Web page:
Human rights activism means addressing all violations of the guaranteed fundamental rights - for all citizens. It necessarily encompasses all groups victimized on the basis of caste, gender, religion, that are covered in our constitution, but also taking on those matters that are a necessary part of individual choice, such as sexuality, that might not be covered in our constitution. By taking on issues of direst rights' violations and minimum needs of most, one will necessarily address issues of the most marginalised and victimised communities - and to phrase it this way makes more sense than a continual reminder and re-enforcement of an outdated and inhuman structuring of social strata.
Conscious citizenship is a necessary condition for a functioning democracy, and requires a social conscience that goes far beyond a mere 'one person, one vote' premise. It is based on the equality of all human beings, which include equal right over resources, access to choices, and thereby a pursuit to happiness. It demands equitable social and economic restructuring to ensure such democratic principles can be practically adopted, such that voting represents a real participation and choice, not structured along caste, class, religion, gender or other lines, but by our right to be represented by those who speak our individual voice, while demanding respect for those chosen to represent the largest democratic interests. Such citizenship demands going far beyond class, caste, gender, religion and community based accumulations of privileges, but thinking that our individual good lies in larger, common welfare - of all.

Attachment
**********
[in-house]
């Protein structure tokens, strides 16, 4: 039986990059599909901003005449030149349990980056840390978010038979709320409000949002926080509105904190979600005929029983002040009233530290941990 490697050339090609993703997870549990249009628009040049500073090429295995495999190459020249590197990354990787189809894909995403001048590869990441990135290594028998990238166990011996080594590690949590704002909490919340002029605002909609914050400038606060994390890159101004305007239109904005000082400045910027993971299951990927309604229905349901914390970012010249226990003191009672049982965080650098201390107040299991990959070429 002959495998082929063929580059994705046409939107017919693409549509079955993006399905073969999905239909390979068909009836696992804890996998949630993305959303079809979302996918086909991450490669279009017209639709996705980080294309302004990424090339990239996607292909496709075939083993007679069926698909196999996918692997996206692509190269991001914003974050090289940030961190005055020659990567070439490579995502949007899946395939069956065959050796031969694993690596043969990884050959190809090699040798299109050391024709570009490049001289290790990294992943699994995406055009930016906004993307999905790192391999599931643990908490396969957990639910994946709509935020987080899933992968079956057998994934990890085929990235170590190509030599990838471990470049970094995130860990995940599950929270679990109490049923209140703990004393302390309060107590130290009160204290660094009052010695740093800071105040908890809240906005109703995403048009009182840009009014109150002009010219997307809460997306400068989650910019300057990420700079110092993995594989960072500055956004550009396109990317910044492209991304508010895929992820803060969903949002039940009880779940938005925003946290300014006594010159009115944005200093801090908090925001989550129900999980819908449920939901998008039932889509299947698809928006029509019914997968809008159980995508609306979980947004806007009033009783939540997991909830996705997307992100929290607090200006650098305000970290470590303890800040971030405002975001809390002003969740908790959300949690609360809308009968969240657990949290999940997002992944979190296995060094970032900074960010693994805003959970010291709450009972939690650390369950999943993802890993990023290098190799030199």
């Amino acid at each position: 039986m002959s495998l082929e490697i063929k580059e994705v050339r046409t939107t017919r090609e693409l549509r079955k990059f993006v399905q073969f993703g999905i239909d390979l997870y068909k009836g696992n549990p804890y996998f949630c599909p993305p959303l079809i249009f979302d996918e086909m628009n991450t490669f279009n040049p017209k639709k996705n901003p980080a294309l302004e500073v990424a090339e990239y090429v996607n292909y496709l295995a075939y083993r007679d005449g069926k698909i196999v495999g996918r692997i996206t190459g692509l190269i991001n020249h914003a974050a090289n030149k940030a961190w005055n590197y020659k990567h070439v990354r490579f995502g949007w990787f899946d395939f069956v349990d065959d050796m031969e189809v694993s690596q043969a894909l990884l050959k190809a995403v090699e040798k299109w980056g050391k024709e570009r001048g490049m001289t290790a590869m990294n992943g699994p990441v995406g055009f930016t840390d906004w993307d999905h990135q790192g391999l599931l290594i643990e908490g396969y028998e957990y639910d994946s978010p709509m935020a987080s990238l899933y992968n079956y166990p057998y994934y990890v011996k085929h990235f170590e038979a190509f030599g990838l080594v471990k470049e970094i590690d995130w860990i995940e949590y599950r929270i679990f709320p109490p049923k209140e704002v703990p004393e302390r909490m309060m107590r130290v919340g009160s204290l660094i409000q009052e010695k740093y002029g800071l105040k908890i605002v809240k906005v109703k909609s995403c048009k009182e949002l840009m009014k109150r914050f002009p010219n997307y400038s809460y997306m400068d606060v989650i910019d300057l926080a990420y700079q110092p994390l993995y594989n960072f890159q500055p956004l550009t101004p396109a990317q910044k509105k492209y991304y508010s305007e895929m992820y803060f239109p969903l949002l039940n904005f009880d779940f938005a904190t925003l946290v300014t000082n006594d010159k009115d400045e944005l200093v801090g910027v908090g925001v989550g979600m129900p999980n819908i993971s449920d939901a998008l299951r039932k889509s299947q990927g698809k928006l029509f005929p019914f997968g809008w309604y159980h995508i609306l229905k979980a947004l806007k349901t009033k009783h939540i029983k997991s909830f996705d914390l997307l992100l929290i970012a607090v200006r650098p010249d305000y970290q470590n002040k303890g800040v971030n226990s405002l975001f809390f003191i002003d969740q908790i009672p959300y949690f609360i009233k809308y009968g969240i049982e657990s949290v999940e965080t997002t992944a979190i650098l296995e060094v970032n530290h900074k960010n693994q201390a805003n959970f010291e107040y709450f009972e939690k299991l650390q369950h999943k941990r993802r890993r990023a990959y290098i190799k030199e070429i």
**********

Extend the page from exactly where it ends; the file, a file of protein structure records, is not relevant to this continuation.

I appreciate what Selva's talk did for me - open up an entire world of lives, lived very differently than mine, and apparently valued far less than mine. Yet to set the balance straight requires less in making concessions based on caste, and a much more active involvement to demand rights' equivalence for all. To reiterate, the solution lies not in seeing the otherness of those whom we have failed, but seeing the similarity of their similar aspirations that are compromised when all is privatized, corporatized, and sucked dry - the earth, the water, the air, and all creatures big and small, in it.